It’s a little more barebones than the other button-downs. However, it does offer a zippered pocket for peace of mind while on the trail or on the boat.
This shirt is also true to size, offering some roominess for activity and breathability.
- UPF: 40+
- Bug-repellant technology
Ever the fan of pulling gear intended for one pursuit into another pursuit, Patagonia’s Self-Guided Hiking Shirt ($79) also makes for a perfectly perfect fishing shirt. It’s cool if ultra-technical fishing shirts are your thing. But I love it when gear pulls double-duty.
This Fair-Trade sewn, recycled polyester button-down is simple, soft, and — dare I say it — kinda elegant. The two pockets are open, and the sizing is flattering.
The feel of this shirt is next-level comfort. It has vents right below your armpits that allow for ample breathability. And the pretty buttons and nice lines add a feminine touch.
- UPF: 50+
- Recycled polyester
- Fair-Trade certified
The Simms BiComp Fishing Hoodie ($89) is a super-duper light hybrid between a button-down and a fishing hoodie. And I’m here for it. For extremely hot days, the weight of this fabric is legitimately feather-light. And the snap-button feature makes it feel a little bit more like a cover-up than your typical hoodie.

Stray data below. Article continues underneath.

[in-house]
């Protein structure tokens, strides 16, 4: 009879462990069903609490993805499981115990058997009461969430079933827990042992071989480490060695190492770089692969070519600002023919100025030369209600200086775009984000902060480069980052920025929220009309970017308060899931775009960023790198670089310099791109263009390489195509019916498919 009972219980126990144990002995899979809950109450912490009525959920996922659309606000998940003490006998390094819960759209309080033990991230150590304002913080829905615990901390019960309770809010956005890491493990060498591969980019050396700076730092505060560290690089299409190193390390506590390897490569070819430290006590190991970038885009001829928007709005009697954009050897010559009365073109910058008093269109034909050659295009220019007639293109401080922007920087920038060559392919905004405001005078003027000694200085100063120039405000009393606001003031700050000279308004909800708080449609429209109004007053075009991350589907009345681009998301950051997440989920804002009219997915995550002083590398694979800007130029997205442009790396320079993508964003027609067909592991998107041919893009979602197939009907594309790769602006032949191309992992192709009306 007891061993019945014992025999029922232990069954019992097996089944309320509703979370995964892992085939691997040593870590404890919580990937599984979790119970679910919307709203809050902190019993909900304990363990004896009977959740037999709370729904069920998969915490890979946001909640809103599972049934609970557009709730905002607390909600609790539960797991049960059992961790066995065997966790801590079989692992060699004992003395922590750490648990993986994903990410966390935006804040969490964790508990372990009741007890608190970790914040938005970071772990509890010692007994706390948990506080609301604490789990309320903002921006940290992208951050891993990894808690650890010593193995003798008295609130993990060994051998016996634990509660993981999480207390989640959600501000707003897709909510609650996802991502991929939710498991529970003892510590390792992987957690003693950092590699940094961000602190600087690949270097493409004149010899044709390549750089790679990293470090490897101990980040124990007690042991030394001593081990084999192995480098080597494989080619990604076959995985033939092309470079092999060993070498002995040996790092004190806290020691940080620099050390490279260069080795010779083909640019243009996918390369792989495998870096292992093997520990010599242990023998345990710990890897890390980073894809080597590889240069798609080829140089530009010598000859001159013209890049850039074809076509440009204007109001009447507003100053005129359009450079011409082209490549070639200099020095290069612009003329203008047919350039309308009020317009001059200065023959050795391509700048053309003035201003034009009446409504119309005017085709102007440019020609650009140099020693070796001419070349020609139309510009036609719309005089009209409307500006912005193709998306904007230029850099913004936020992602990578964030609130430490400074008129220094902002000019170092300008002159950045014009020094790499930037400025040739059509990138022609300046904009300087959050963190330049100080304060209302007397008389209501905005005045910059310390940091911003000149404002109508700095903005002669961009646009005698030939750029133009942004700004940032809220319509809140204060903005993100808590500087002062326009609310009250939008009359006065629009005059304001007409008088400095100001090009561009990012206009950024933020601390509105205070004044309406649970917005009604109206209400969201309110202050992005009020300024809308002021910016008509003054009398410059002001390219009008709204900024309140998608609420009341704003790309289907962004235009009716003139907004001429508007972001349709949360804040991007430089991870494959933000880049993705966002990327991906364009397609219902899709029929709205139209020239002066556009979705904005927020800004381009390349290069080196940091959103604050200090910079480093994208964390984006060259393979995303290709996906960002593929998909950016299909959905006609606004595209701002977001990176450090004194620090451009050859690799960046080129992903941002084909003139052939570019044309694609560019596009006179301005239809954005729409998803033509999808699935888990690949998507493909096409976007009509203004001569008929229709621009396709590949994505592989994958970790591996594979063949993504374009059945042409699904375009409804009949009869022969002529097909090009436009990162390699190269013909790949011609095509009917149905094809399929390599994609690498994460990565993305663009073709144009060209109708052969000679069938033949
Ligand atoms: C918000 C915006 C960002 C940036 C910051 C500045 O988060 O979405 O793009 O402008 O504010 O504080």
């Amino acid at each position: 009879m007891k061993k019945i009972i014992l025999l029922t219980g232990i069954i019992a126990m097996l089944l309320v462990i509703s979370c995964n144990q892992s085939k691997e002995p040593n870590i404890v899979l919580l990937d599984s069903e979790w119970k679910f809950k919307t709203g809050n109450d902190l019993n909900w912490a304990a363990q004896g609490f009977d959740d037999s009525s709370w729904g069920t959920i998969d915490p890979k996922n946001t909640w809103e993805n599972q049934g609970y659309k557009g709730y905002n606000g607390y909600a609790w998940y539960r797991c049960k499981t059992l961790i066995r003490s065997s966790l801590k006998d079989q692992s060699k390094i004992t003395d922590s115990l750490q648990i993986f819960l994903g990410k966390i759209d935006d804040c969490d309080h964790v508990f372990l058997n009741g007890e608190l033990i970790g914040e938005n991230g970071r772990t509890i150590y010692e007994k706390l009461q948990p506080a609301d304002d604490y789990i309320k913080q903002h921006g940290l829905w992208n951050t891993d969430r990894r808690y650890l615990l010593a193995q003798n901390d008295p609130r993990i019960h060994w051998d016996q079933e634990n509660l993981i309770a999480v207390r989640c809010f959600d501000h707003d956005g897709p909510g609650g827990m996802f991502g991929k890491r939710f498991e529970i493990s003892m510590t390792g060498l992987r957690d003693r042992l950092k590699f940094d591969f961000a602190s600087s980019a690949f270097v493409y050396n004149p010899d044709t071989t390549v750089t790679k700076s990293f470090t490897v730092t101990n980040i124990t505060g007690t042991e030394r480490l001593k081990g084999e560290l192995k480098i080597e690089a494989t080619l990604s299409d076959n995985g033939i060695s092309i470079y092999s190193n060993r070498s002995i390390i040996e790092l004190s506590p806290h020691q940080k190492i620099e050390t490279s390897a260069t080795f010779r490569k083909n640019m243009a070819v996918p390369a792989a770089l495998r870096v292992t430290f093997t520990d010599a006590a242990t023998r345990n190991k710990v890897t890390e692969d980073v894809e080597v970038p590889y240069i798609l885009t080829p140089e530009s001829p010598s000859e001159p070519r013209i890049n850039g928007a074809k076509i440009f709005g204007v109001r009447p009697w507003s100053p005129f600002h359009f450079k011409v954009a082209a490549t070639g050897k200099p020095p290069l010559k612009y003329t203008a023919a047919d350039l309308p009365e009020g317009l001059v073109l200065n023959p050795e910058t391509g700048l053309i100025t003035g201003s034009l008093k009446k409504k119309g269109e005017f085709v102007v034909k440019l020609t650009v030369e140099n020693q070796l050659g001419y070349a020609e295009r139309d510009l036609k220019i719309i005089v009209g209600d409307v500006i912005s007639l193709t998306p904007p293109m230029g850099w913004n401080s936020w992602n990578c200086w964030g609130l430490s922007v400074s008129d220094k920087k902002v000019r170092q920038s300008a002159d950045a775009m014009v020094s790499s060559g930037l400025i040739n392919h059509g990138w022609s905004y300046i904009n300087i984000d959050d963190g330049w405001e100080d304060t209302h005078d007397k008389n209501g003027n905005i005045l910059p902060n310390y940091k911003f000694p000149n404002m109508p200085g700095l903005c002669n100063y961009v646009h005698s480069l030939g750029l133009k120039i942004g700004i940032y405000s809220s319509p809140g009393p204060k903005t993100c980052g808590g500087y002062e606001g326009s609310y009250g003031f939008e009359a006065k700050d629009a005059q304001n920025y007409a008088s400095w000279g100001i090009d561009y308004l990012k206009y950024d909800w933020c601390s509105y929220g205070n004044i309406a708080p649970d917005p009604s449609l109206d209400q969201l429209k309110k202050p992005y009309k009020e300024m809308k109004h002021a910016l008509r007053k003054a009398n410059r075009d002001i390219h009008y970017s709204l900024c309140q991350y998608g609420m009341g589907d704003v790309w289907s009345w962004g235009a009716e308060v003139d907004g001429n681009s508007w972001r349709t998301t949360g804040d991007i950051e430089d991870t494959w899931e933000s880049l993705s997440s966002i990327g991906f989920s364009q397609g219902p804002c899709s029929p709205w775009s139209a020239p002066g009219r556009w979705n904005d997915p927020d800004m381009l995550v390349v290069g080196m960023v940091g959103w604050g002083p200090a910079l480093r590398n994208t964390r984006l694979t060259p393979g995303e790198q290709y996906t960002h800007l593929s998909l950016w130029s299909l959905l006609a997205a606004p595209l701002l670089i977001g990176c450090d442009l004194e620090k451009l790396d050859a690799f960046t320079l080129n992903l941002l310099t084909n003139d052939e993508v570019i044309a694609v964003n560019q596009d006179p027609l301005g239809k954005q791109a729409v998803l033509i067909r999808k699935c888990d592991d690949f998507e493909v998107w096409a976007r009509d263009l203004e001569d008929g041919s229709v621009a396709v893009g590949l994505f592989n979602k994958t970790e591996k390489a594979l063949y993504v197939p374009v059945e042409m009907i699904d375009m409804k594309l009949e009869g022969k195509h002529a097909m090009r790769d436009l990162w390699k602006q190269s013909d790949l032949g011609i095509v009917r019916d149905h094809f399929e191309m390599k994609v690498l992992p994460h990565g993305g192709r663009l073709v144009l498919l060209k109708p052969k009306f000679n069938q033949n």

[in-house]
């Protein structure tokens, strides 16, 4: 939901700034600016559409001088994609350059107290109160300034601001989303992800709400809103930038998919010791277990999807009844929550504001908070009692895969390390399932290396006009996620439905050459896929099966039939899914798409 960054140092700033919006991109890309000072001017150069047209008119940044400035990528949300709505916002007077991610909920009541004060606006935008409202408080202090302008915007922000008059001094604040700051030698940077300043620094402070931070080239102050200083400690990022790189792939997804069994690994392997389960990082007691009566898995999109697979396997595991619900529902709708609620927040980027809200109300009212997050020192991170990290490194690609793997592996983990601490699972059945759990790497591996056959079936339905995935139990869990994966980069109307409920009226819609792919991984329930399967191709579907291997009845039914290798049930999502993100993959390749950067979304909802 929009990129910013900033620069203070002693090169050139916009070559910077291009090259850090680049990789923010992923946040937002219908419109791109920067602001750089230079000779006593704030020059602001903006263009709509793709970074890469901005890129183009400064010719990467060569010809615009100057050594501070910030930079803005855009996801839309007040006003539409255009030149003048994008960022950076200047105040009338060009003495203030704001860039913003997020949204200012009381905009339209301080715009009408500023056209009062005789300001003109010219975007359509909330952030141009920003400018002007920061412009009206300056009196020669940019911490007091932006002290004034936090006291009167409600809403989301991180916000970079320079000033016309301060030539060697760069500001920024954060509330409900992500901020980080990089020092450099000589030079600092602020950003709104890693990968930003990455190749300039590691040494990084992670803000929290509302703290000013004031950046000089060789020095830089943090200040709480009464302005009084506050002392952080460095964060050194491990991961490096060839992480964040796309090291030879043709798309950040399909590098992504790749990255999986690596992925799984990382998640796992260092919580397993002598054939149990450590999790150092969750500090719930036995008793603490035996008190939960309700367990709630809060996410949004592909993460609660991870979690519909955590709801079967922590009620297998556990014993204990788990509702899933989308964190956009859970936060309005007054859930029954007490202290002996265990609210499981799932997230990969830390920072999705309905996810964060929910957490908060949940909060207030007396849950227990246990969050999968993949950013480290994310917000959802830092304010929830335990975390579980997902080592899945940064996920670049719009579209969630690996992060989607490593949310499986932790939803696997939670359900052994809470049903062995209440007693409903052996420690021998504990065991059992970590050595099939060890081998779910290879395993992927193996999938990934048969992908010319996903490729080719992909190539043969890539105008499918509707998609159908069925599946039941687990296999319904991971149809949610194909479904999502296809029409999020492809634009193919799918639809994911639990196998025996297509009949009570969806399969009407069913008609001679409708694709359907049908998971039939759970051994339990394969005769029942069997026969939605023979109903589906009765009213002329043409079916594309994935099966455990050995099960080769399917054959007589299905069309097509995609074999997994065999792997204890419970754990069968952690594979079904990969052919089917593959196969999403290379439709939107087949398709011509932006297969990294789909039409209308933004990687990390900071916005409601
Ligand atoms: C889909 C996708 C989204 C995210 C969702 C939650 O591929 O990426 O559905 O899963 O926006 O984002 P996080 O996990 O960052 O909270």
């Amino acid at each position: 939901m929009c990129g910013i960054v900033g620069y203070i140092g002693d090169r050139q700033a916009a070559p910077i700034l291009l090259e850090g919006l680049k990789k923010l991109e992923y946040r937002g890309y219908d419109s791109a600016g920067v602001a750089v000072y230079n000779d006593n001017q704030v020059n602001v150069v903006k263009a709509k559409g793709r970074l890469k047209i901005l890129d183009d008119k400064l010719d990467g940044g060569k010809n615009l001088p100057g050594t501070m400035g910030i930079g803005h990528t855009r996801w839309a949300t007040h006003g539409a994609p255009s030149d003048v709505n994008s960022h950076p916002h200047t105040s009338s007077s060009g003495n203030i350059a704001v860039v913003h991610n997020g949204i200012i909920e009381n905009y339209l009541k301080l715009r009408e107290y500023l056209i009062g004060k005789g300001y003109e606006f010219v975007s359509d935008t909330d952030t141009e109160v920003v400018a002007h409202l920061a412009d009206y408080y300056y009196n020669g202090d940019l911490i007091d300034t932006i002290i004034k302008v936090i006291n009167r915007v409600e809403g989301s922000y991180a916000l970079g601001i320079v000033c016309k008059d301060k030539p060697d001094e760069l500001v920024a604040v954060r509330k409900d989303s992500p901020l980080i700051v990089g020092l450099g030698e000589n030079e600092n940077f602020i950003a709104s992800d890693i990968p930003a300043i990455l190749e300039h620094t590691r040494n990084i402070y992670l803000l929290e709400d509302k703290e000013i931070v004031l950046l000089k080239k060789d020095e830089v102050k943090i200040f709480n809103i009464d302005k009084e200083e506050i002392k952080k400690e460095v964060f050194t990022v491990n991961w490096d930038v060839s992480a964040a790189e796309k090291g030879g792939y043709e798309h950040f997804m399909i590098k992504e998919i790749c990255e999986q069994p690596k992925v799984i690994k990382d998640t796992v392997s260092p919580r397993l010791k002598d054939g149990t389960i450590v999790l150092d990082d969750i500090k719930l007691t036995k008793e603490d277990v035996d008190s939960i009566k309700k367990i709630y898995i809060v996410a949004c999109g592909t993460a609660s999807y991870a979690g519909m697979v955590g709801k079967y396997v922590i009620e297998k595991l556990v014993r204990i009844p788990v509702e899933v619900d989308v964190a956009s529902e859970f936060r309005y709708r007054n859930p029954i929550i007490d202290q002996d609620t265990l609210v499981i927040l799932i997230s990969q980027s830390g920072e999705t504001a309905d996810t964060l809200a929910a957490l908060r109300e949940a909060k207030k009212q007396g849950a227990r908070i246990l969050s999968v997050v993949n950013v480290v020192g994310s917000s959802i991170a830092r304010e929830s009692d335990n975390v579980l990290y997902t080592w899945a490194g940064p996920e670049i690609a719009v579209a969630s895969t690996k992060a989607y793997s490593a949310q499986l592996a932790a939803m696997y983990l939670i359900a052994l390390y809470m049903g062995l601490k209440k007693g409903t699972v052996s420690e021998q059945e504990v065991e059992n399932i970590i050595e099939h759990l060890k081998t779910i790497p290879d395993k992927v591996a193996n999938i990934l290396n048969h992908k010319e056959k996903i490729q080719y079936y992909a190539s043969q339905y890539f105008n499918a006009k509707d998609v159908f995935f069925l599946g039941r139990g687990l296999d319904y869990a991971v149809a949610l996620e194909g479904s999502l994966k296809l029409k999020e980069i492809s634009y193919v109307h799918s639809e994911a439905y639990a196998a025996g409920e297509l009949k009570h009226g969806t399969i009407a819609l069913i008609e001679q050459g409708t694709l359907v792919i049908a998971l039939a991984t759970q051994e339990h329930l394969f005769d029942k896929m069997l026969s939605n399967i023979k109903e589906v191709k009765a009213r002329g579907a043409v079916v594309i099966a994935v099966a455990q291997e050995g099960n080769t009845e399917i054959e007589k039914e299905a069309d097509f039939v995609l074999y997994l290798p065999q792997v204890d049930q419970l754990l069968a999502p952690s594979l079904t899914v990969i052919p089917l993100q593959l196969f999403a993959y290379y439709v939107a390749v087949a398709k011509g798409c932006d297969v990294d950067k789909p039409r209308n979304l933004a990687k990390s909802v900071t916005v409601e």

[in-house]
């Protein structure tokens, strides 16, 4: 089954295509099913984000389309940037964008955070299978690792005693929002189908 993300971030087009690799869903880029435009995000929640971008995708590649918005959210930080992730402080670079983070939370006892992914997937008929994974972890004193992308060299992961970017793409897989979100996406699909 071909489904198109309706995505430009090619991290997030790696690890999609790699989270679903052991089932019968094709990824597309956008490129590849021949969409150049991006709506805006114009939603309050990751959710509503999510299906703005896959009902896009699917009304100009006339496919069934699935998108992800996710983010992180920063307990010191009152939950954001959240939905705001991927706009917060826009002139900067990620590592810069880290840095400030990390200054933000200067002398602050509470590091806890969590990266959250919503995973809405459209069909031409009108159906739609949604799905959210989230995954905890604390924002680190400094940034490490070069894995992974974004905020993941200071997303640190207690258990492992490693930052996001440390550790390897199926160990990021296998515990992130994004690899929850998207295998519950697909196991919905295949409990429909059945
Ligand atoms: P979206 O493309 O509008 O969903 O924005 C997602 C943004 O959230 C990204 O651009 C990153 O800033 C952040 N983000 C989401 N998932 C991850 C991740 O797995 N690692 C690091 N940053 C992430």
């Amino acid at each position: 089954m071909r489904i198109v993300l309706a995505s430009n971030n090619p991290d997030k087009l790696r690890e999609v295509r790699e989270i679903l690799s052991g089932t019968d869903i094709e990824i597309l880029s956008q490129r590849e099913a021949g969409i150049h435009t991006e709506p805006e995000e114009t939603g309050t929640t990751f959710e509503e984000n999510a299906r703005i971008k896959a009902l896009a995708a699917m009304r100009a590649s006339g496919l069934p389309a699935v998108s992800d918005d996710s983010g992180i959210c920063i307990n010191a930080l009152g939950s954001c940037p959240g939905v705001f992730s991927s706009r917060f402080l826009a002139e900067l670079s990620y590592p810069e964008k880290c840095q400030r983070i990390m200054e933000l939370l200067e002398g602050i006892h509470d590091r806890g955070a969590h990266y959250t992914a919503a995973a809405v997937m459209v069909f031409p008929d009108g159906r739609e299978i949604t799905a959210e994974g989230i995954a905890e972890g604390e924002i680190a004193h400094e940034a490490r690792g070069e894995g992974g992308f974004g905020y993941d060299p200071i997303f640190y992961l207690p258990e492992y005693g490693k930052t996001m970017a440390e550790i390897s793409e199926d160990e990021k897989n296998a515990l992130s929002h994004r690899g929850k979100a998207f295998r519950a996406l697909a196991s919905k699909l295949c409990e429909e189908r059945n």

Thoughtful components like extra long sleeves with thumbholes add sun protection for the tops of your hands. A sunglass wipe is built into the corner. And a zippered pocket protects things from getting lost in transit or casting.
I really like the BiComp. It’s gonna see a lot of wear this summer.
- UPF: 30+
Another high-quality button-down, the Tropicwear Pro ($89) from L.L.Bean sports a few really nice components that make it an easy addition to this list.
The back caping on this shirt is minimal but efficient. It has a corner sunglass wipe and a hidden zippered pocket for safekeeping. The collar snaps into place, and the sleeves easily roll up and stay up thanks to built-in stays.
The logo is a little big according to commenters, but that certainly doesn’t affect performance or ease of wear. It’s a nice shirt with a lot of great options for the active angler.
- UPF: 50+